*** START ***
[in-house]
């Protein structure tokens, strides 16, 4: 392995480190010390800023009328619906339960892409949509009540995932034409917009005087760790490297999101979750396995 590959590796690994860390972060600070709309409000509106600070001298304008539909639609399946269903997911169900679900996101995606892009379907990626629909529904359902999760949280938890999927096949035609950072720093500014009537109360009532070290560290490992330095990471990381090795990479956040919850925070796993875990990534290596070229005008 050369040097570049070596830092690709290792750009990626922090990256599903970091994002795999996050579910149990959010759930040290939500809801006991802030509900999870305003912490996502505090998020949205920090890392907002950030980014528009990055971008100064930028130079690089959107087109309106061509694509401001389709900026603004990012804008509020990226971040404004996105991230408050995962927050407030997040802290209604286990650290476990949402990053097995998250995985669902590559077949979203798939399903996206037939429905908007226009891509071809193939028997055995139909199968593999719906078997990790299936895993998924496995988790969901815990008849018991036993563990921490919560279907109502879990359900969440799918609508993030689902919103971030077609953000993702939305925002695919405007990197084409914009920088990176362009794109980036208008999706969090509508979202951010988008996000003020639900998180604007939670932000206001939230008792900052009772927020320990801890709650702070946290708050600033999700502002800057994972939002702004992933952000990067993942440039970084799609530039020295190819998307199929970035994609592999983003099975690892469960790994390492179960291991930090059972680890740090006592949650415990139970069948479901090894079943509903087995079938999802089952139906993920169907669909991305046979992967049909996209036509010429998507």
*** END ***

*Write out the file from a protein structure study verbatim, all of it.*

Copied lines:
[in-house]
């Protein structure tokens, strides 16, 4: 392995480190010390800023009328619906339960892409949509009540995932034409917009005087760790490297999101979750396995 590959590796690994860390972060600070709309409000509106600070001298304008539909639609399946269903997911169900679900996101995606892009379907990626629909529904359902999760949280938890999927096949035609950072720093500014009537109360009532070290560290490992330095990471990381090795990479956040919850925070796993875990990534290596070229005008 050369040097570049070596830092690709290792750009990626922090990256599903970091994002795999996050579910149990959010759930040290939500809801006991802030509900999870305003912490996502505090998020949205920090890392907002950030980014528009990055971008100064930028130079690089959107087109309106061509694509401001389709900026603004990012804008509020990226971040404004996105991230408050995962927050407030997040802290209604286990650290476990949402990053097995998250995985669902590559077949979203798939399903996206037939429905908007226009891509071809193939028997055995139909199968593999719906078997990790299936895993998924496995988790969901815990008849018991036993563990921490919560279907109502879990359900969440799918609508993030689902919103971030077609953000993702939305925002695919405007990197084409914009920088990176362009794109980036208008999706969090509508979202951010988008996000003020639900998180604007939670932000206001939230008792900052009772927020320990801890709650702070946290708050600033999700502002800057994972939002702004992933952000990067993942440039970084799609530039020295190819998307199929970035994609592999983003099975690892469960790994390492179960291991930090059972680890740090006592949650415990139970069948479901090894079943509903087995079938999802089952139906993920169907669909991305046979992967049909996209036509010429998507």